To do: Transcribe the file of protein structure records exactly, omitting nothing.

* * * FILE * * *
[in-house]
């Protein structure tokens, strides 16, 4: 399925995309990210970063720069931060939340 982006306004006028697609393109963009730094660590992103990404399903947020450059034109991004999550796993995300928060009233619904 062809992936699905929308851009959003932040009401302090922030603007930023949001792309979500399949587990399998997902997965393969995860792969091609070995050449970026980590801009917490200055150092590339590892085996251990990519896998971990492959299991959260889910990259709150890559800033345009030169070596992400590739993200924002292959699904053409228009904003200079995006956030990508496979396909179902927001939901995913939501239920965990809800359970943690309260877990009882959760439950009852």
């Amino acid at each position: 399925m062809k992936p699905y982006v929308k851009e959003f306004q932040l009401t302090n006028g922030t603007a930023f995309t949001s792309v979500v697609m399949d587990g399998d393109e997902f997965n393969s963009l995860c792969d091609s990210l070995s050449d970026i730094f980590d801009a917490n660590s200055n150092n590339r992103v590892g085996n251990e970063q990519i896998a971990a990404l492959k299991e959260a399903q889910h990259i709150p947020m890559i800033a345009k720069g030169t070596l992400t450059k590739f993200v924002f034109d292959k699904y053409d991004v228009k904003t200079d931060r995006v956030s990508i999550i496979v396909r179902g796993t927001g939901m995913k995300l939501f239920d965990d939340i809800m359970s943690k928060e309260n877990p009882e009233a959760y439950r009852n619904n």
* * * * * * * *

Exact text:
[in-house]
């Protein structure tokens, strides 16, 4: 399925995309990210970063720069931060939340 982006306004006028697609393109963009730094660590992103990404399903947020450059034109991004999550796993995300928060009233619904 062809992936699905929308851009959003932040009401302090922030603007930023949001792309979500399949587990399998997902997965393969995860792969091609070995050449970026980590801009917490200055150092590339590892085996251990990519896998971990492959299991959260889910990259709150890559800033345009030169070596992400590739993200924002292959699904053409228009904003200079995006956030990508496979396909179902927001939901995913939501239920965990809800359970943690309260877990009882959760439950009852």
């Amino acid at each position: 399925m062809k992936p699905y982006v929308k851009e959003f306004q932040l009401t302090n006028g922030t603007a930023f995309t949001s792309v979500v697609m399949d587990g399998d393109e997902f997965n393969s963009l995860c792969d091609s990210l070995s050449d970026i730094f980590d801009a917490n660590s200055n150092n590339r992103v590892g085996n251990e970063q990519i896998a971990a990404l492959k299991e959260a399903q889910h990259i709150p947020m890559i800033a345009k720069g030169t070596l992400t450059k590739f993200v924002f034109d292959k699904y053409d991004v228009k904003t200079d931060r995006v956030s990508i999550i496979v396909r179902g796993t927001g939901m995913k995300l939501f239920d965990d939340i809800m359970s943690k928060e309260n877990p009882e009233a959760y439950r009852n619904n």